Wewillsee in this article whichparameterswe have to determinebeforeplantingourblueberries as well as the irrigation needs of blueberries.
Whenwe are gettingready to plant, we have to bear in mind the factthatblueberries have theirownspecificdemands. In order to besuccessful in the crop’s production, itis essential to make a verypreciseassessment and examination of the soil, availablemoisture content and climate:
• Soil inspection.
• Testing the water.
• Number of cold spellsduring the year.
• Orientation of the land.
• Risk of frost; especiallyduringflowering stage (April-May).
It isalso important to know the number of smallberry plantations locatednearyourfarm, the varietiesused, and, if possible, their marketing network.
• Soil inspection
• Selecting the correct varieties
• Installing an irrigation system
Soiltesting. Blueberriesprefer light, acidic and permeablesoils, which are rich in nutrients and humus. If the pH shouldbehigherthan the recommended value, thenwe have two options to reduce the pH by 1 point.
The first option wouldbe to addsulphur to the soil. Sulphuris one of the mostcommonelementsusedsoitisadvisable to applythisamendment 3 or 4 monthsbeforeplanting. The recommended dosage isbetween 800-1,200 kg of sulphur per hectare, depending on the soil structure. If weshould have to repeatthisoperation to achieve the correct pH for the blueberries, thenthereshouldbe a 6-month intervalbetween applications.
Furthermore, sulphur can improve the characteristics of the orchard as the plant develops and the fruits harden. However, on the other hand, sulphurincreases the conductivity of the soilswhenthisis high. The second option is to addacidifyingorganicmatter, such as pine bark or sawdust. Apart fromreducing the pH of the soil, theseelements are beneficial for the soil and help it to retain the organicmatter.
Water testin. As well as inspecting the soil, the water must betestedbefore setting up our plantation. We must keep an eye on the following concentrations:
• iron, manganese, sodium, calcium, sulphur. The iron content must belessthan 0.2 mg/l in the irrigation water, as recommended by the (FAO). Iron can cause oxidation and, therefore, lead to the development of ironbacteria (IronOchre), leading to the clogging of the filters and irrigation lines if the value shouldbehigherthan the abovementioned 0.2 mg/l.
Large quantities of calcium in the water can increase the pH in the soil and alter the pH of the peatprepared for the plantation. The main issue here for the producersiswhether to reduce the % content of theseelements to an acceptable value or whether to removethemcompletely? There are two possible options for resolvingthis issue, whichdepend on the producers and theiravailable CAPEX and OPEX.
1. Installing a pond or reservoirthatisoxygenated. Oxygenwouldprecipitate the iron in the water, allowing the Pyrolusite to functionproperly. I considerthatitis important to mention thatthisdissolvediron must oxidizeinto Fe3+ (non soluble) and becompletelyremoved by filtration.
2. The method for completelyremovingtheseelements, such as calcium, boron, sodium, chloride etc. is via physical/mechanical filtration with RO. Weprovide an Watertech OSM Station thatoffers a complete solution with 3 mechanical technologies + chemicaloxidation.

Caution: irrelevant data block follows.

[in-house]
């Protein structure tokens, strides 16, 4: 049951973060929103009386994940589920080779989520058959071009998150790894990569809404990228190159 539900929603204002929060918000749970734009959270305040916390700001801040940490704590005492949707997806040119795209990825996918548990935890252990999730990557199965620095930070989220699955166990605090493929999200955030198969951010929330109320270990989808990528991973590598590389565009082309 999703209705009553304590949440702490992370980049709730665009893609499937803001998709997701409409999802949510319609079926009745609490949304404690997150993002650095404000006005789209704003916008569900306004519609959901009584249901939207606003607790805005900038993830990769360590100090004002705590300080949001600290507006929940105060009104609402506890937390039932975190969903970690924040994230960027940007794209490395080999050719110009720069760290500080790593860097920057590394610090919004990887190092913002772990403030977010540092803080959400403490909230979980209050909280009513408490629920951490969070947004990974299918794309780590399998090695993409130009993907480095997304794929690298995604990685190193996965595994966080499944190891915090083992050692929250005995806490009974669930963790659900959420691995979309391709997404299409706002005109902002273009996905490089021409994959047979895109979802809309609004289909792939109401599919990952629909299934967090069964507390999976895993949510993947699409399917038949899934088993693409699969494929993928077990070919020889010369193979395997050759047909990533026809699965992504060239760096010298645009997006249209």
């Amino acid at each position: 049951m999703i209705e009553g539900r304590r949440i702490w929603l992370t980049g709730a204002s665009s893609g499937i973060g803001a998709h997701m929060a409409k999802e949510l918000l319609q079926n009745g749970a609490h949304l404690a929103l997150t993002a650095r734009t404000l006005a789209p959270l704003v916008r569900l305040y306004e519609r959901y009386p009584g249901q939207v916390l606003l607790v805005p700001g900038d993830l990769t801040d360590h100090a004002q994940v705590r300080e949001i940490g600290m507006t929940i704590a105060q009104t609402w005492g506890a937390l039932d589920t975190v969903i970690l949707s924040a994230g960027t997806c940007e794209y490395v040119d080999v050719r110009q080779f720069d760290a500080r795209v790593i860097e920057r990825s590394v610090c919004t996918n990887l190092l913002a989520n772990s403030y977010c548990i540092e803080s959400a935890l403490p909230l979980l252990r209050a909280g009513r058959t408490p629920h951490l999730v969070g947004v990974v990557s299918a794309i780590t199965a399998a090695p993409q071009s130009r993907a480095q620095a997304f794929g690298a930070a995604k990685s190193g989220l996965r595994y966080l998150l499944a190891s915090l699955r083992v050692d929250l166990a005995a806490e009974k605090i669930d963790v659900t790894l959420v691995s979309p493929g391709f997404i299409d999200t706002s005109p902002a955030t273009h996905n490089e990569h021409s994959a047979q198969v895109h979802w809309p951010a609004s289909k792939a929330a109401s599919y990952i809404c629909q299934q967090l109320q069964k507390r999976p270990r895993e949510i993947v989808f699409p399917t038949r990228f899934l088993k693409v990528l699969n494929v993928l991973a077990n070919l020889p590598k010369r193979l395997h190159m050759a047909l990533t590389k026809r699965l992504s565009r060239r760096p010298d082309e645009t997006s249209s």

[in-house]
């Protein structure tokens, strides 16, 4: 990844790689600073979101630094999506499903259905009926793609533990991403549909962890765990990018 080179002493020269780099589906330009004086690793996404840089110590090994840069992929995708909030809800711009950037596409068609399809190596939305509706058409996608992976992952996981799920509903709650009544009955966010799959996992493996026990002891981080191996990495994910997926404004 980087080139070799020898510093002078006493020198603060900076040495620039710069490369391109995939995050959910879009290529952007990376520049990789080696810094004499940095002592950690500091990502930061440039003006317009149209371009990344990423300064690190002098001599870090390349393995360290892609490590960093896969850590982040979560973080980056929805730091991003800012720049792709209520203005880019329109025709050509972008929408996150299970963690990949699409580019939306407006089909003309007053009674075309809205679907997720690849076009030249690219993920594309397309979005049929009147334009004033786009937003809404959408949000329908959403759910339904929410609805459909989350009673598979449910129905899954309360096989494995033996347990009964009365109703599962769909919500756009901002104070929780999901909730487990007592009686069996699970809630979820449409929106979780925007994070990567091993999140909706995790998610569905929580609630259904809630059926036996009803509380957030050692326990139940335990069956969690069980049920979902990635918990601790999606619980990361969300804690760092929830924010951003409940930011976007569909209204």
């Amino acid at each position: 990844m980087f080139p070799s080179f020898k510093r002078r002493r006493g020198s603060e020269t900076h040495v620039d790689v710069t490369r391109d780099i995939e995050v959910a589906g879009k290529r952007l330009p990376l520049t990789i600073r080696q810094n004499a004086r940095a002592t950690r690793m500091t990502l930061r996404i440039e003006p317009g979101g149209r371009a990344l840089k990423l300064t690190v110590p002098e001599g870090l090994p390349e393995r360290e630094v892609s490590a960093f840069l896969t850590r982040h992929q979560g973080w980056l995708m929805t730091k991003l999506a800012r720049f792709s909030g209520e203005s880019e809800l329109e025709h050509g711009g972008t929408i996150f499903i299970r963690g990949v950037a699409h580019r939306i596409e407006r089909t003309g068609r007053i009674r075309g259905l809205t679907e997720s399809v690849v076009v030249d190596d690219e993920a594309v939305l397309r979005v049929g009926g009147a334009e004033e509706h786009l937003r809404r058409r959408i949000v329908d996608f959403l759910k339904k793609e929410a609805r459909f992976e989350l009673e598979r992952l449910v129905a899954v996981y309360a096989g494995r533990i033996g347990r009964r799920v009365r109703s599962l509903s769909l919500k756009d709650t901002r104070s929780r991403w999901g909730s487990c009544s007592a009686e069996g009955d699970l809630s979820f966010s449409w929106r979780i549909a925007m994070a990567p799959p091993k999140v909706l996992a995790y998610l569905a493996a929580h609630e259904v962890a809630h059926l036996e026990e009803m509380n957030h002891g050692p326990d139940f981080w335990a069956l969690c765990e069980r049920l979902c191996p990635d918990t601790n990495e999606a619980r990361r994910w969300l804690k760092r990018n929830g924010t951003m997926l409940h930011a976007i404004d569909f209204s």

1) Oxidation (NaClO)
2) Pyrolusite (removing the Iron and Manganese)
3) Microfiltration (1 micron)
4) Reverse Osmosis.
These solutions mayappear to beexpensive at first, but many countries, such as Mexico, Chile and Peru. areimplementingthis solution in their plantations, increasingtheir production and profits, and gettingtheir return on thisinvestment by the second year.
Orientation of the land. Highbushblueberriesneed sunlight, just like anyothercrop, and a perfect orientation for growth and ripening, but thiswilldepend on the zone and the climaticparameters of this zone.
The common orientation in the Northernhemisphereisfrom North to South. For thisreason, wewill select the mostsuitablevariety for ourclimate and market (see table in article 1 for more information).
Setting-up the site. It is not necessary to installany protection during the planting stage; but once the plants start producing, itishighlyadvisable to shield the cropsfromwildanimals, using a cover or a scarecrow, to preventbirdsfromgettinginto the plantation area duringripening.
Blueberriesshouldbeplanted in mounds or raisedbeds of 15- 20 cm in height and 40-60 cm in widthwith a separationbetween the plants of 1.5 x 2.5 m. In the case of hydroponic plantations, the distance willbe shorter, increasing the density per hectare to 9,000 plants per hectare, i.e. almost 2 adult plants per square meter.
Planting. Blueberriesshouldbeplanted in the spring or autumn. Whenplanting in spring, irrigation helps the young plants to settle in the ground. Whenplanting in autumn, the plants must beprepared for the winter. A hole of 50 cm deep by 80 cm wide must bedug for eachyoungblueberry plant. Don’t forget to apply to the planting area a mixture of sawdust and acidicpeat, whichwill help the roots to developquicker.
BLUEBERRIES: IRRIGATION REQUIREMENTS
In this section, wewill cover the nextstep of the blueberry production project. I willexplainthree irrigation methods, for cropsplanted in the soil, soillessgrowing and SDI irrigation, and describe how to choosebetween one method or the other.
Blueberries have a tiny and superficial root system; the primaryrootsbeingresponsible for anchoring the plant to the ground and transportingnutrients to the part of the plant aboveground. The secondaryroots are slightlythickerthanhumanhair, theirfunctionbeing to enable the tertiaryroots to develop and create a linkbetween the tertiary and primaryroots. The tertiaryroots, with a short useful life, withdraw water and nutrientsfrom the ground. The roots are most dense in the first 30 cm of soil. Theymayextend down as far as 60-70 cm, but theywillbeless dense at thisdepth.